Toyota, Ally auto ABS deals meet solid demand

By Nancy Leinfuss

NEW YORK, April 29 (BestGrowthStock) – Underwriters for Toyota
Auto and Ally Master Owner Trust asset-backed offerings on
Thursday launched larger-than-expected auto sales at tighter
spread levels as investors chased supply, market sources
said.

Toyota Auto Owner Trust’s $1.25 billion auto ABS deal was
increased from a $775 million size as interest grew in the
offering. The deal’s AAA-rated one-year notes were launched at
a spread of 13 basis points over Eurodollar swap futures,
compared with earlier price guidance of 15 to 20 basis
points.

Its AAA-rated two-year notes were launched at a spread of
15 basis points over Eurodollar swap futures, versus earlier
guidance of 18 to 20 basis points, while its 2.86-year
AAA-rated notes were launched at a spread of 18 basis points
over interpolated swaps, compared with earlier guidance of 20
to 25 basis points, market sources said.

JPMorgan Securities, Barclays Capital and Bank of America
Merrill Lynch are lead managers for Toyota’s sale, which is
expected to price later today, market sources said.

“There was solid appetite for Toyota and Ally deals. Both
were increased in size and saw spreads tighten before
launching,” one bond investor said. “The auto segment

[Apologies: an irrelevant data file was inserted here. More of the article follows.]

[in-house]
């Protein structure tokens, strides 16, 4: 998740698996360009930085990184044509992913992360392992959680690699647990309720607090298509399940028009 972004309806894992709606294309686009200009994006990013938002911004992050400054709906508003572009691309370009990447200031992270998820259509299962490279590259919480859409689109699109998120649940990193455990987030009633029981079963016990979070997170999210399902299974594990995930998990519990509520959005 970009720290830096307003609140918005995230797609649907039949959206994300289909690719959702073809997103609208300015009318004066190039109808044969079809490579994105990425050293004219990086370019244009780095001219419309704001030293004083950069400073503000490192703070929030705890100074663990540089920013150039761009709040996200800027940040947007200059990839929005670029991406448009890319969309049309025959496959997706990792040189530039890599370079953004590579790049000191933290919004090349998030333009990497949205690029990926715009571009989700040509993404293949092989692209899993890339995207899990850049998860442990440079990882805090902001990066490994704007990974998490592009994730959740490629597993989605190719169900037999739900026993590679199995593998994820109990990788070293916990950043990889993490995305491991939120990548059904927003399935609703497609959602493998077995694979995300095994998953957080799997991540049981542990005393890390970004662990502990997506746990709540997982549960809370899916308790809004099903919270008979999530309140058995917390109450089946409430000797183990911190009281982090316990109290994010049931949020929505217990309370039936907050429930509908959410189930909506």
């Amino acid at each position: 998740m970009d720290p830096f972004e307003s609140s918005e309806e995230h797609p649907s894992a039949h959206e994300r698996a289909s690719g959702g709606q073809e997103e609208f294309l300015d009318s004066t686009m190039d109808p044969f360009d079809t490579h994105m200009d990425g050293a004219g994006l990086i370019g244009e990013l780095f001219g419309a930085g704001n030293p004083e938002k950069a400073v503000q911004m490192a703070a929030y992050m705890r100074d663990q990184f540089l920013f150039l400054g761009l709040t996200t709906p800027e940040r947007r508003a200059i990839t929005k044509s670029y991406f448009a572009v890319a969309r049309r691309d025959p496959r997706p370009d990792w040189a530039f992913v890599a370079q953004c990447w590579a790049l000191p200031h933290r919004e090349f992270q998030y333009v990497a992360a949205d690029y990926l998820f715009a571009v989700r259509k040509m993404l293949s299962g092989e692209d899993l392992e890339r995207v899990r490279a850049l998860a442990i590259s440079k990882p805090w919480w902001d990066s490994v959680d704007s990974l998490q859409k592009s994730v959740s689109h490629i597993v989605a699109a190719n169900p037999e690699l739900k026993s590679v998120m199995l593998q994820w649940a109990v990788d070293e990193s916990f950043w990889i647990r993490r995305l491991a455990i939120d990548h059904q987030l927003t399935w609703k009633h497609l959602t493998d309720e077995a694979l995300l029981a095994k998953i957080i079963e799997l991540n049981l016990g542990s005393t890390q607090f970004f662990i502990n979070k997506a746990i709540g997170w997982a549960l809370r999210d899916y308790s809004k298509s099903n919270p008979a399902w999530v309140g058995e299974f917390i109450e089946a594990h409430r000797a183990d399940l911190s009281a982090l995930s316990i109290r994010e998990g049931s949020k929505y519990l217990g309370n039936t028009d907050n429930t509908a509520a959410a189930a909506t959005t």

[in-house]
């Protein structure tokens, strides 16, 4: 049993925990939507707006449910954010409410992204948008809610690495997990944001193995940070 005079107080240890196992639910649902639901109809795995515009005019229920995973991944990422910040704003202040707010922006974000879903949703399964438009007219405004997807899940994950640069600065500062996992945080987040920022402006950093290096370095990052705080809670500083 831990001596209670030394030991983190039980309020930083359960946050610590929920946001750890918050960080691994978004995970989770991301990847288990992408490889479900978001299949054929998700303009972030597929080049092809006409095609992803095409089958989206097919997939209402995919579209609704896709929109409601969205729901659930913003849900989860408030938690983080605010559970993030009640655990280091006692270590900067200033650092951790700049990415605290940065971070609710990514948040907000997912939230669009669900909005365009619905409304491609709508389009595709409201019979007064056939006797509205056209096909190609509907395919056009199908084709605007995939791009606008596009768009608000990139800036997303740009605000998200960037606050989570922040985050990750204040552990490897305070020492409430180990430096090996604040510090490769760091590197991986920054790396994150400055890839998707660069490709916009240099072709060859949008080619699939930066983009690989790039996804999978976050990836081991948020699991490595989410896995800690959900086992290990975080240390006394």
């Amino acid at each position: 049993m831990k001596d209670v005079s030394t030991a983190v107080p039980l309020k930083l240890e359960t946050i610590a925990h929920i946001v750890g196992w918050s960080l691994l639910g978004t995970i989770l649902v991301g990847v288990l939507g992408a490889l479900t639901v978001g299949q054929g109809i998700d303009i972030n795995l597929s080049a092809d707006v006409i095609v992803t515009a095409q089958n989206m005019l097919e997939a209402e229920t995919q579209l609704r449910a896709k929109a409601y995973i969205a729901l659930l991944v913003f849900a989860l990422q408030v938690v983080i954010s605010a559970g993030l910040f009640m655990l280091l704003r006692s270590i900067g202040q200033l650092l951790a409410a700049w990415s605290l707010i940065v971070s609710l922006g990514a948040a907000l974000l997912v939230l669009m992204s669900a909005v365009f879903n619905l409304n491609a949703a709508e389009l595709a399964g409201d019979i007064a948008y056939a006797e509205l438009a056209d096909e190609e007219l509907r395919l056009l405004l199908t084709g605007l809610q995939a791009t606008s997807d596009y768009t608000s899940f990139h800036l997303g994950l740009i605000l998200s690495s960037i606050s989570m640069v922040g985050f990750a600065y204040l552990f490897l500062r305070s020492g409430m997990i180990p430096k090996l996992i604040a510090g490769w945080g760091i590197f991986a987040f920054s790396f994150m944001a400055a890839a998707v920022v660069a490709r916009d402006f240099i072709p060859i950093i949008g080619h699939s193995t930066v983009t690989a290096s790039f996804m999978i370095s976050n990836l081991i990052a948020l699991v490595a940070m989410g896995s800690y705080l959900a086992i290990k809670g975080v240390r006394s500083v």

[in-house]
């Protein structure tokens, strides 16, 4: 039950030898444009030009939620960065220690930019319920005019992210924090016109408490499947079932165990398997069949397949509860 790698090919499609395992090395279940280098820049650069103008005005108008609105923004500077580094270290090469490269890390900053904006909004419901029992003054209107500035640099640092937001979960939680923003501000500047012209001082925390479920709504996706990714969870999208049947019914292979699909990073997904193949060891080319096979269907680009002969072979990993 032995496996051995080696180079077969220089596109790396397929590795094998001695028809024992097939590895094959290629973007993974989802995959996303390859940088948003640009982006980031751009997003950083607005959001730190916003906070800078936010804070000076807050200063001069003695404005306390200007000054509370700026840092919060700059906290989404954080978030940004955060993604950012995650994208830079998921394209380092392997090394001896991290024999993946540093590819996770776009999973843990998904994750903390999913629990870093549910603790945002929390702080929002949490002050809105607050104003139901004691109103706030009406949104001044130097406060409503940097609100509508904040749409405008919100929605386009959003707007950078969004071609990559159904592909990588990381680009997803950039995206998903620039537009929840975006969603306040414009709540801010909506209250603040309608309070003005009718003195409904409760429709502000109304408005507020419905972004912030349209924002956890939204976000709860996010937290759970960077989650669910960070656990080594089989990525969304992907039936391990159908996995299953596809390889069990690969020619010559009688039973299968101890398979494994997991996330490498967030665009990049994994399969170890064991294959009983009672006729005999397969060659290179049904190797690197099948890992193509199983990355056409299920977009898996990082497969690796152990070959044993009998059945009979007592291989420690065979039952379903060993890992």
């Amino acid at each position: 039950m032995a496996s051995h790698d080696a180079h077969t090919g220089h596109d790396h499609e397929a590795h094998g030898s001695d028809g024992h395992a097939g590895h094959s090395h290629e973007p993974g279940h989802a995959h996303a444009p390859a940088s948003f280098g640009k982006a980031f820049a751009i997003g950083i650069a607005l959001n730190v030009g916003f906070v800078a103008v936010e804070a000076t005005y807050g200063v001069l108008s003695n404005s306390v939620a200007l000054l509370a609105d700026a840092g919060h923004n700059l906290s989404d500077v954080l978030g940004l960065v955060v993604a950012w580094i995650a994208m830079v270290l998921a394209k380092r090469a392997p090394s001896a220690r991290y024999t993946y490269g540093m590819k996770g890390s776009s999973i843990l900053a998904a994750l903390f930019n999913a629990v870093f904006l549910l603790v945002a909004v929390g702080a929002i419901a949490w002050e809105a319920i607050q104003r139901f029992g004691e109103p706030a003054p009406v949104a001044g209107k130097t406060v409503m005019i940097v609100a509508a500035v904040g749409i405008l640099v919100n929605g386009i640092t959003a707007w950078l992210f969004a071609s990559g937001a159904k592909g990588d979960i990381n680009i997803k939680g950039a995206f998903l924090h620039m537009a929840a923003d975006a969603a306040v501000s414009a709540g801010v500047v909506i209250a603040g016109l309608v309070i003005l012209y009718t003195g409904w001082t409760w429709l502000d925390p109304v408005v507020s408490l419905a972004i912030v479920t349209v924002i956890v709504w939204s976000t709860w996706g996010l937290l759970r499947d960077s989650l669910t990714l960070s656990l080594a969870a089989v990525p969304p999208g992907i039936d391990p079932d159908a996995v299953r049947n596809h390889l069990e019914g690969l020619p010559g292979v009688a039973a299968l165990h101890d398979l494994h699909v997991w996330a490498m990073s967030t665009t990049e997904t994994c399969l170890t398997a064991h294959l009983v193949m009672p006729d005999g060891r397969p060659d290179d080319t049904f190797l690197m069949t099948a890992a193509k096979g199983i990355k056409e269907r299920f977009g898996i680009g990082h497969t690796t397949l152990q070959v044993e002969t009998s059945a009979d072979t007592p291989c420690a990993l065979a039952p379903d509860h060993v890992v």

continues to be the driving force behind supply.”

Among other sales launched on Thursday, Ally Master Owner
Trust was selling a larger $703 million sale of auto
securities that grew from an initial size of $350 million,
given the solid demand from investors.

The deal’s largest $450 million AAA-rated 2.94-year
tranche was launched at a spread of 115 basis points over
interpolated swaps, compared with earlier guidance of 125
basis points, market sources said. Ally’s offering included
smaller AA-rated, A-rated and BBB-rated issues that launched
at spreads of 175 basis points, 215 basis points and 275 basis
points over interpolated swaps respectively, market sources
said.

Barclays Capital, Citigroup and Credit Suisse are lead
undewriters for Ally’s auto deal, sources said.

The auto ABS segment has led issuance in the asset-backed
market this year, comprising some $18 billion of the $35
billion of securities sold to investors.

“The auto segment has kept up with issuance expectations.
Auto sales have been robust and consumer performance in this
area has been greater than expected,” said William Bemis, ABS
portfolio manager at Aviva Investors.

Still, demand for securities continues to outstrip
available supply. The credit card segment, which also
comprised a large portion of issuance in previous years, has
totaled just $2 billion this year amid sweeping changes to the
securitization landscape.

A tougher regulatory and legislative environment, combined
with new accounting rules and tighter lending standards, have
all worked to clamp down on credit card issuance.

Issuers sold some $69 billion of auto securities and $49
billion of credit card securities with some help from the
Federal Reserve’s emergency loan program in 2010.

Stock Market
(Editing by Jan Paschal )

Toyota, Ally auto ABS deals meet solid demand